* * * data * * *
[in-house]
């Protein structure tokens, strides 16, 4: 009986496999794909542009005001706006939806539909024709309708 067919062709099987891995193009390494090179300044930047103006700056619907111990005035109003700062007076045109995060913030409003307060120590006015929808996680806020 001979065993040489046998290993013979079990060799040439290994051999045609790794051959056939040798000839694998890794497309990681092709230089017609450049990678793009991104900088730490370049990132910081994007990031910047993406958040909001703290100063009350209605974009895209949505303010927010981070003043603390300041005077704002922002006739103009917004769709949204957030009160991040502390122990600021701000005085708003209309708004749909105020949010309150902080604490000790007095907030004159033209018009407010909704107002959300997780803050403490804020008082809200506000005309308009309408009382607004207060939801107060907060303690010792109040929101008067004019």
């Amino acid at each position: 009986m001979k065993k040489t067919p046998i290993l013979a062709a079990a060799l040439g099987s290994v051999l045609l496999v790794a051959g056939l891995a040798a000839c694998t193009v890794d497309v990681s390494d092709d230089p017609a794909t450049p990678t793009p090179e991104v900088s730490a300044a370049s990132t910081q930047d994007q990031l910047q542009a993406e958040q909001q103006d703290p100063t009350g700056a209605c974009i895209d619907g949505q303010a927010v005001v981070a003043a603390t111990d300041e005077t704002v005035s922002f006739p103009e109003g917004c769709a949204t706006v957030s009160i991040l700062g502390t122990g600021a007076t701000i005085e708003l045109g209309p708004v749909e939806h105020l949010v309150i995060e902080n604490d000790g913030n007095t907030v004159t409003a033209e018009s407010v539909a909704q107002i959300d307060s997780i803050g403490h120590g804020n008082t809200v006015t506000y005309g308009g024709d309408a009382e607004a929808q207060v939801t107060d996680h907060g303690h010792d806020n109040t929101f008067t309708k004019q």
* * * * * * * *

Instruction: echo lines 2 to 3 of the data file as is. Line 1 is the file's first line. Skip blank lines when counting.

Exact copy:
């Protein structure tokens, strides 16, 4: 009986496999794909542009005001706006939806539909024709309708 067919062709099987891995193009390494090179300044930047103006700056619907111990005035109003700062007076045109995060913030409003307060120590006015929808996680806020 001979065993040489046998290993013979079990060799040439290994051999045609790794051959056939040798000839694998890794497309990681092709230089017609450049990678793009991104900088730490370049990132910081994007990031910047993406958040909001703290100063009350209605974009895209949505303010927010981070003043603390300041005077704002922002006739103009917004769709949204957030009160991040502390122990600021701000005085708003209309708004749909105020949010309150902080604490000790007095907030004159033209018009407010909704107002959300997780803050403490804020008082809200506000005309308009309408009382607004207060939801107060907060303690010792109040929101008067004019």
């Amino acid at each position: 009986m001979k065993k040489t067919p046998i290993l013979a062709a079990a060799l040439g099987s290994v051999l045609l496999v790794a051959g056939l891995a040798a000839c694998t193009v890794d497309v990681s390494d092709d230089p017609a794909t450049p990678t793009p090179e991104v900088s730490a300044a370049s990132t910081q930047d994007q990031l910047q542009a993406e958040q909001q103006d703290p100063t009350g700056a209605c974009i895209d619907g949505q303010a927010v005001v981070a003043a603390t111990d300041e005077t704002v005035s922002f006739p103009e109003g917004c769709a949204t706006v957030s009160i991040l700062g502390t122990g600021a007076t701000i005085e708003l045109g209309p708004v749909e939806h105020l949010v309150i995060e902080n604490d000790g913030n007095t907030v004159t409003a033209e018009s407010v539909a909704q107002i959300d307060s997780i803050g403490h120590g804020n008082t809200v006015t506000y005309g308009g024709d309408a009382e607004a929808q207060v939801t107060d996680h907060g303690h010792d806020n109040t929101f008067t309708k004019q």